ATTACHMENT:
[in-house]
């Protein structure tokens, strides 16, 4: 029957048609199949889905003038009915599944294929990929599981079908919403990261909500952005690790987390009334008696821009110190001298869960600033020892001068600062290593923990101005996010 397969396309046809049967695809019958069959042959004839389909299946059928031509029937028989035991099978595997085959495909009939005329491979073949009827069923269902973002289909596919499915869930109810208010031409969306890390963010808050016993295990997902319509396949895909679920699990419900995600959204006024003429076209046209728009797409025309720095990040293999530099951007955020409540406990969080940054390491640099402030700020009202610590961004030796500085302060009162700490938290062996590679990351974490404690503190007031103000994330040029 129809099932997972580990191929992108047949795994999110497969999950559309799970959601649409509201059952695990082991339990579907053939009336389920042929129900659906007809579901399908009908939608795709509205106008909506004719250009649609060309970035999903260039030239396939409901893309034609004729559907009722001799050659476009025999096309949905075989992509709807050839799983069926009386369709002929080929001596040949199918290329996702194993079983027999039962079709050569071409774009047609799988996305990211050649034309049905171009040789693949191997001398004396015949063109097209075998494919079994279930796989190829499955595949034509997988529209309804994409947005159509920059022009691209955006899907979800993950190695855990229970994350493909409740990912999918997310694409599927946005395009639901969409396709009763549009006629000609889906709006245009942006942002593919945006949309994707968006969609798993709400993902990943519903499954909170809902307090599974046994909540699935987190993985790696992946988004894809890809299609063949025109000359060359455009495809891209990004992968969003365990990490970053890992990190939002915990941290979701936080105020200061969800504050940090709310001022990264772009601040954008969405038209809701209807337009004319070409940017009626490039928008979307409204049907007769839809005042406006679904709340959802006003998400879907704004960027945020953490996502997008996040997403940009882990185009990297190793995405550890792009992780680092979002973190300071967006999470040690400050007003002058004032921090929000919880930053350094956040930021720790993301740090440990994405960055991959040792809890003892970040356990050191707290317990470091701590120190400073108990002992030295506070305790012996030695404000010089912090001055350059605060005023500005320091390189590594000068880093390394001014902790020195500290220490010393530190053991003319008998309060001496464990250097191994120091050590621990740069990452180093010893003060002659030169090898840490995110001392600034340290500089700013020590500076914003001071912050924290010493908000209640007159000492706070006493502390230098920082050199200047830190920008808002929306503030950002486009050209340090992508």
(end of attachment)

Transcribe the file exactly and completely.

[in-house]
């Protein structure tokens, strides 16, 4: 029957048609199949889905003038009915599944294929990929599981079908919403990261909500952005690790987390009334008696821009110190001298869960600033020892001068600062290593923990101005996010 397969396309046809049967695809019958069959042959004839389909299946059928031509029937028989035991099978595997085959495909009939005329491979073949009827069923269902973002289909596919499915869930109810208010031409969306890390963010808050016993295990997902319509396949895909679920699990419900995600959204006024003429076209046209728009797409025309720095990040293999530099951007955020409540406990969080940054390491640099402030700020009202610590961004030796500085302060009162700490938290062996590679990351974490404690503190007031103000994330040029 129809099932997972580990191929992108047949795994999110497969999950559309799970959601649409509201059952695990082991339990579907053939009336389920042929129900659906007809579901399908009908939608795709509205106008909506004719250009649609060309970035999903260039030239396939409901893309034609004729559907009722001799050659476009025999096309949905075989992509709807050839799983069926009386369709002929080929001596040949199918290329996702194993079983027999039962079709050569071409774009047609799988996305990211050649034309049905171009040789693949191997001398004396015949063109097209075998494919079994279930796989190829499955595949034509997988529209309804994409947005159509920059022009691209955006899907979800993950190695855990229970994350493909409740990912999918997310694409599927946005395009639901969409396709009763549009006629000609889906709006245009942006942002593919945006949309994707968006969609798993709400993902990943519903499954909170809902307090599974046994909540699935987190993985790696992946988004894809890809299609063949025109000359060359455009495809891209990004992968969003365990990490970053890992990190939002915990941290979701936080105020200061969800504050940090709310001022990264772009601040954008969405038209809701209807337009004319070409940017009626490039928008979307409204049907007769839809005042406006679904709340959802006003998400879907704004960027945020953490996502997008996040997403940009882990185009990297190793995405550890792009992780680092979002973190300071967006999470040690400050007003002058004032921090929000919880930053350094956040930021720790993301740090440990994405960055991959040792809890003892970040356990050191707290317990470091701590120190400073108990002992030295506070305790012996030695404000010089912090001055350059605060005023500005320091390189590594000068880093390394001014902790020195500290220490010393530190053991003319008998309060001496464990250097191994120091050590621990740069990452180093010893003060002659030169090898840490995110001392600034340290500089700013020590500076914003001071912050924290010493908000209640007159000492706070006493502390230098920082050199200047830190920008808002929306503030950002486009050209340090992508």